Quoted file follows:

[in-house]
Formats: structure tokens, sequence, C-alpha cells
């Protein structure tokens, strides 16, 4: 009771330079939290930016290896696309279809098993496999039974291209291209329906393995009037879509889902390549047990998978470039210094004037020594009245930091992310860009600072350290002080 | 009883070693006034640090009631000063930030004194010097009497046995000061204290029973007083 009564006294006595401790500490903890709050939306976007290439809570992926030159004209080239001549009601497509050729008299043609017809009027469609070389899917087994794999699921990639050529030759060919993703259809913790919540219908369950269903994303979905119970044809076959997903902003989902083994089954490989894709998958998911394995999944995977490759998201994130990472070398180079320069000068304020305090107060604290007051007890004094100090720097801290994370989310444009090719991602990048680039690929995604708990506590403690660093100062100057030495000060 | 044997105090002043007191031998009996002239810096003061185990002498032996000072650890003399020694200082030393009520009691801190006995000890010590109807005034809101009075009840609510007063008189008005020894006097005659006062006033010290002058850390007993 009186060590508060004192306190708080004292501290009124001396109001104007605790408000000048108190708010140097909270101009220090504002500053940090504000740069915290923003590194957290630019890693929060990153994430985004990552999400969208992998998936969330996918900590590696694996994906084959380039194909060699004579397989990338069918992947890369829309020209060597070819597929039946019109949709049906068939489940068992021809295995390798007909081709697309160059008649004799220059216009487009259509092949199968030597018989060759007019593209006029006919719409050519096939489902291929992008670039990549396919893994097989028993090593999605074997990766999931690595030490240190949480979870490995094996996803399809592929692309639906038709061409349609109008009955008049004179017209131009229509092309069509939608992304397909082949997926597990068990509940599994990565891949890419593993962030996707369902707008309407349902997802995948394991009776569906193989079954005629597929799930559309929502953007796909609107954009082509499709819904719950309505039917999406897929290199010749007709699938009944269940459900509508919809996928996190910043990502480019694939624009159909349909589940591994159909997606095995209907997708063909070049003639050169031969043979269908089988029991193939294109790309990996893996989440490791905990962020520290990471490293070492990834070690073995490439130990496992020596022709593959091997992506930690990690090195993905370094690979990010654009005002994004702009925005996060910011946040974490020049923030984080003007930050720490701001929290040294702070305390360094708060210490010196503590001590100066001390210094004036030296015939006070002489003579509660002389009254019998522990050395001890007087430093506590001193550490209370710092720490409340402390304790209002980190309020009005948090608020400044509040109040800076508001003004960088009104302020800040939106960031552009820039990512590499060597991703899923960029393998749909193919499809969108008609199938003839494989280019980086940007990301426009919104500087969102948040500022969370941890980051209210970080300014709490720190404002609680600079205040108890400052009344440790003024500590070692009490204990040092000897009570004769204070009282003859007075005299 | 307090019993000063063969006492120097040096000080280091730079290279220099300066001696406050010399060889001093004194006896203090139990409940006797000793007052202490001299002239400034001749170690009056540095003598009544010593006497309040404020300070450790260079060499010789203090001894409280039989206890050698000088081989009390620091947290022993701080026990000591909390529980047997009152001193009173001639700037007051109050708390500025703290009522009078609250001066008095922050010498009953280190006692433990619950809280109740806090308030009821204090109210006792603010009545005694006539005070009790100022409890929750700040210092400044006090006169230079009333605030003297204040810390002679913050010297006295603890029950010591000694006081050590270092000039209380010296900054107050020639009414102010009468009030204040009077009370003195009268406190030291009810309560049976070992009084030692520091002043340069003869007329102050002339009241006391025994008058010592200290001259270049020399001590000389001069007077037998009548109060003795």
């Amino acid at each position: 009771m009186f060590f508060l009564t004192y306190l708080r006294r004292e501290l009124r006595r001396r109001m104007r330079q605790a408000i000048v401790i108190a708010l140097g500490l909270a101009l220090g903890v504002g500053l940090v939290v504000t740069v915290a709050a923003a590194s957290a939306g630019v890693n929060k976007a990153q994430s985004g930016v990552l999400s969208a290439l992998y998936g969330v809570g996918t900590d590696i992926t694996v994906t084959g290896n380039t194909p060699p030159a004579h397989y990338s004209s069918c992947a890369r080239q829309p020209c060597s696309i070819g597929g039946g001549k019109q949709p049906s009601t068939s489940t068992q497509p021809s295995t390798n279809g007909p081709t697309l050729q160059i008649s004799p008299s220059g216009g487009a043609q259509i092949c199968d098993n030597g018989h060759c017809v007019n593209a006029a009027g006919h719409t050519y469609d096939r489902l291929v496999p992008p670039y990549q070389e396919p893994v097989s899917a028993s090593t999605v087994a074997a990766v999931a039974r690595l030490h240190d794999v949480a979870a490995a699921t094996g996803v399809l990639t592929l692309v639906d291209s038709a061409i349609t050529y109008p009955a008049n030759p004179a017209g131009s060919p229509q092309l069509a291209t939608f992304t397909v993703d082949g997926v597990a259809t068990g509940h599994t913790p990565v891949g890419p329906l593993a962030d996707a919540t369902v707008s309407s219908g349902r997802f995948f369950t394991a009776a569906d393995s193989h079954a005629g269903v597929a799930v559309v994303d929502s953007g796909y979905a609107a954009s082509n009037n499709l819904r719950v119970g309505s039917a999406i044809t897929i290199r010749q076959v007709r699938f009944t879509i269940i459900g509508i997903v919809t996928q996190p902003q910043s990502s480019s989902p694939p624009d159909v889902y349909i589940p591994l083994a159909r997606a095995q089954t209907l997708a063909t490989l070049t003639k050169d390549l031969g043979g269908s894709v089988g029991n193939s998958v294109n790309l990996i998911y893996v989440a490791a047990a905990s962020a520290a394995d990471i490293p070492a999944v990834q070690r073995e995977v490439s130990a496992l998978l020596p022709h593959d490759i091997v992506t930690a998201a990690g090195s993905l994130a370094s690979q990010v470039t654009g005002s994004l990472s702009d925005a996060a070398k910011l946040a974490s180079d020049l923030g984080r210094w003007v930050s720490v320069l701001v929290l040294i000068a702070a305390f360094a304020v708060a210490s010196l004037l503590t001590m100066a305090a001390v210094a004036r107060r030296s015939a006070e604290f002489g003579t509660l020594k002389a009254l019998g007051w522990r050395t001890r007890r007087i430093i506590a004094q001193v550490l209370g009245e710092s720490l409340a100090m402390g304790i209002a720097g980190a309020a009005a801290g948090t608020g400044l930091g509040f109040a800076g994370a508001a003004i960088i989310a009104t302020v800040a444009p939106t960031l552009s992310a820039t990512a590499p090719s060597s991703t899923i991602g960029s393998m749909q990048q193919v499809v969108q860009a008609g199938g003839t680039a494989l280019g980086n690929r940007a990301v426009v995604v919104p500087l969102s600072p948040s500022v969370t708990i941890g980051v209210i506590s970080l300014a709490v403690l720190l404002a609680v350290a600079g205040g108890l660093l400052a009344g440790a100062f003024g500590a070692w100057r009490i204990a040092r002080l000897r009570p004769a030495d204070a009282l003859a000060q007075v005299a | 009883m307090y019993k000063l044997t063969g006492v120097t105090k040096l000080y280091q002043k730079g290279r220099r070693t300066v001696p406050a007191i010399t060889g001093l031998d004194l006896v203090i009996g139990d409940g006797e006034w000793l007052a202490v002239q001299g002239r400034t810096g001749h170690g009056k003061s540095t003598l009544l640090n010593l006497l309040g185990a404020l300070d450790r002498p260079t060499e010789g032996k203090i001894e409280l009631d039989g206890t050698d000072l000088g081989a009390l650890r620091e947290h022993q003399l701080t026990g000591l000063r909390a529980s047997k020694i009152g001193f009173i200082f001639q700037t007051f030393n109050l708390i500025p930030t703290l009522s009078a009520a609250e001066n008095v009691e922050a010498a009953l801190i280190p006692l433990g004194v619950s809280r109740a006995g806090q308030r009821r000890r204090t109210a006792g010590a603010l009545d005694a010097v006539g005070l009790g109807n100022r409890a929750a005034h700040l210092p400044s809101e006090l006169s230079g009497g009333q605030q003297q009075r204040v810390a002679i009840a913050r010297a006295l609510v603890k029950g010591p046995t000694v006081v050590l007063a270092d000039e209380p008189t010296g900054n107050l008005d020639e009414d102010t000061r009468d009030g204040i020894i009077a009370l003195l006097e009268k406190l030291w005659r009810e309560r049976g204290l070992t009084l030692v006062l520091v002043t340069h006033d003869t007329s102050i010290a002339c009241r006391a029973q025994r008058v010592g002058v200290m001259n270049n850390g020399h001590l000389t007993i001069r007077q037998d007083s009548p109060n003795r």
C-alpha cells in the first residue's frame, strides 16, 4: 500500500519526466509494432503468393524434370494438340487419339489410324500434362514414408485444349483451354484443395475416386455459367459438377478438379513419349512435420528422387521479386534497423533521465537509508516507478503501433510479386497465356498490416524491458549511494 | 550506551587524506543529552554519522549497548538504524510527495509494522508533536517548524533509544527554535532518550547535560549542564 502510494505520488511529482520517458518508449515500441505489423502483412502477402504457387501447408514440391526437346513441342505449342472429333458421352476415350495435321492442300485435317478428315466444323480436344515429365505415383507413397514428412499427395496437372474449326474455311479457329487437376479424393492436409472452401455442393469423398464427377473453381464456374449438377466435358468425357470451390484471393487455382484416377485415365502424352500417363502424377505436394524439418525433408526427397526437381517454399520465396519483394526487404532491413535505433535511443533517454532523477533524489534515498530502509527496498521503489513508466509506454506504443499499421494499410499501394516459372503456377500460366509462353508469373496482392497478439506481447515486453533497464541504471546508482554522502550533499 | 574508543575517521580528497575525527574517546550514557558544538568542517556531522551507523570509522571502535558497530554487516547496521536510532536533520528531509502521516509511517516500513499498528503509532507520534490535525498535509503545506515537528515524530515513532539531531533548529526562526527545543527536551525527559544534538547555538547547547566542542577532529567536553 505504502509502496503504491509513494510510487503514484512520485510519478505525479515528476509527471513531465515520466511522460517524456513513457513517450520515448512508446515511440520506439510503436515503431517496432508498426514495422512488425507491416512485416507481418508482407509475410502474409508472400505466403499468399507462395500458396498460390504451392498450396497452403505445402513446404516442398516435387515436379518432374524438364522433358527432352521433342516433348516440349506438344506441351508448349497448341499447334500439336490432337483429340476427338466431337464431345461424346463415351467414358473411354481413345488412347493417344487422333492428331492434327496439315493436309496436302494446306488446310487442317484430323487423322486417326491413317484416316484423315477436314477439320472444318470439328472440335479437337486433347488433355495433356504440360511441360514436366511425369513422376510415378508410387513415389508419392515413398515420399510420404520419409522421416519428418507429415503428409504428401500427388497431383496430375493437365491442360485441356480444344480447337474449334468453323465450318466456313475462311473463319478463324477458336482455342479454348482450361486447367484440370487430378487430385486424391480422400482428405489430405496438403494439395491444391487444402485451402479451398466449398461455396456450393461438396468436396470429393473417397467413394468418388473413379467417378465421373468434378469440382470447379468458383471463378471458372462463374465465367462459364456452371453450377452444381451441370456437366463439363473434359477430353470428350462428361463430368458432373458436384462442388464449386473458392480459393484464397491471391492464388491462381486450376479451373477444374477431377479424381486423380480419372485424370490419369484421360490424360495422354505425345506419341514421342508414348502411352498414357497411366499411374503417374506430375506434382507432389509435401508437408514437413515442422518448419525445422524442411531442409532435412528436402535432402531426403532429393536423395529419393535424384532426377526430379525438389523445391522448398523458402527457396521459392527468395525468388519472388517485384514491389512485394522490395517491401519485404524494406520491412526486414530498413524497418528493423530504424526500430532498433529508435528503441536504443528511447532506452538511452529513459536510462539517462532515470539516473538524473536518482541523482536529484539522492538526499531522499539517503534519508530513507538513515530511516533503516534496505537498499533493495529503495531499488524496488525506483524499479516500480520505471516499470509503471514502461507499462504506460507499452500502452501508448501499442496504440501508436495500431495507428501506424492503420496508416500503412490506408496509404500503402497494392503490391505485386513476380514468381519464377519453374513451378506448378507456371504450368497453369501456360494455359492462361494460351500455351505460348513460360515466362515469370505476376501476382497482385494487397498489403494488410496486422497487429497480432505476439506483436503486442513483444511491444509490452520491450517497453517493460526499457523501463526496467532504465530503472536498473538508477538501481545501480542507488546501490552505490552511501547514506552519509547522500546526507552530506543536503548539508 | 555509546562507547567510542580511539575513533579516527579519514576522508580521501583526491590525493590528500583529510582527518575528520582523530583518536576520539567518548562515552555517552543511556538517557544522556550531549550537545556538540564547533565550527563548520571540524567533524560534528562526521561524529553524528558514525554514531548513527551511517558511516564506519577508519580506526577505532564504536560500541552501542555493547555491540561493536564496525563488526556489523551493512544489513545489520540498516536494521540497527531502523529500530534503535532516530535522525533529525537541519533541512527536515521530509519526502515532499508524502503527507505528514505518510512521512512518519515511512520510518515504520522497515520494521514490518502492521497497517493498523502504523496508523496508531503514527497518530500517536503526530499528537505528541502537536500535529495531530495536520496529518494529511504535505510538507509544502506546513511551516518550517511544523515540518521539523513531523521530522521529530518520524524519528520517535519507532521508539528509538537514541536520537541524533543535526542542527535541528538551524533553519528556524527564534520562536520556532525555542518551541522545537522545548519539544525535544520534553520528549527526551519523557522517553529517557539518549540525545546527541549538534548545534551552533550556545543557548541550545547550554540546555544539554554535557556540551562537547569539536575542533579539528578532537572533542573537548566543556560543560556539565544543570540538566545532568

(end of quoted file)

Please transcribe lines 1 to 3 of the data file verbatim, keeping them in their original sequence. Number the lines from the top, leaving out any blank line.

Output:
[in-house]
Formats: structure tokens, sequence, C-alpha cells
């Protein structure tokens, strides 16, 4: 009771330079939290930016290896696309279809098993496999039974291209291209329906393995009037879509889902390549047990998978470039210094004037020594009245930091992310860009600072350290002080 | 009883070693006034640090009631000063930030004194010097009497046995000061204290029973007083 009564006294006595401790500490903890709050939306976007290439809570992926030159004209080239001549009601497509050729008299043609017809009027469609070389899917087994794999699921990639050529030759060919993703259809913790919540219908369950269903994303979905119970044809076959997903902003989902083994089954490989894709998958998911394995999944995977490759998201994130990472070398180079320069000068304020305090107060604290007051007890004094100090720097801290994370989310444009090719991602990048680039690929995604708990506590403690660093100062100057030495000060 | 044997105090002043007191031998009996002239810096003061185990002498032996000072650890003399020694200082030393009520009691801190006995000890010590109807005034809101009075009840609510007063008189008005020894006097005659006062006033010290002058850390007993 009186060590508060004192306190708080004292501290009124001396109001104007605790408000000048108190708010140097909270101009220090504002500053940090504000740069915290923003590194957290630019890693929060990153994430985004990552999400969208992998998936969330996918900590590696694996994906084959380039194909060699004579397989990338069918992947890369829309020209060597070819597929039946019109949709049906068939489940068992021809295995390798007909081709697309160059008649004799220059216009487009259509092949199968030597018989060759007019593209006029006919719409050519096939489902291929992008670039990549396919893994097989028993090593999605074997990766999931690595030490240190949480979870490995094996996803399809592929692309639906038709061409349609109008009955008049004179017209131009229509092309069509939608992304397909082949997926597990068990509940599994990565891949890419593993962030996707369902707008309407349902997802995948394991009776569906193989079954005629597929799930559309929502953007796909609107954009082509499709819904719950309505039917999406897929290199010749007709699938009944269940459900509508919809996928996190910043990502480019694939624009159909349909589940591994159909997606095995209907997708063909070049003639050169031969043979269908089988029991193939294109790309990996893996989440490791905990962020520290990471490293070492990834070690073995490439130990496992020596022709593959091997992506930690990690090195993905370094690979990010654009005002994004702009925005996060910011946040974490020049923030984080003007930050720490701001929290040294702070305390360094708060210490010196503590001590100066001390210094004036030296015939006070002489003579509660002389009254019998522990050395001890007087430093506590001193550490209370710092720490409340402390304790209002980190309020009005948090608020400044509040109040800076508001003004960088009104302020800040939106960031552009820039990512590499060597991703899923960029393998749909193919499809969108008609199938003839494989280019980086940007990301426009919104500087969102948040500022969370941890980051209210970080300014709490720190404002609680600079205040108890400052009344440790003024500590070692009490204990040092000897009570004769204070009282003859007075005299 | 307090019993000063063969006492120097040096000080280091730079290279220099300066001696406050010399060889001093004194006896203090139990409940006797000793007052202490001299002239400034001749170690009056540095003598009544010593006497309040404020300070450790260079060499010789203090001894409280039989206890050698000088081989009390620091947290022993701080026990000591909390529980047997009152001193009173001639700037007051109050708390500025703290009522009078609250001066008095922050010498009953280190006692433990619950809280109740806090308030009821204090109210006792603010009545005694006539005070009790100022409890929750700040210092400044006090006169230079009333605030003297204040810390002679913050010297006295603890029950010591000694006081050590270092000039209380010296900054107050020639009414102010009468009030204040009077009370003195009268406190030291009810309560049976070992009084030692520091002043340069003869007329102050002339009241006391025994008058010592200290001259270049020399001590000389001069007077037998009548109060003795």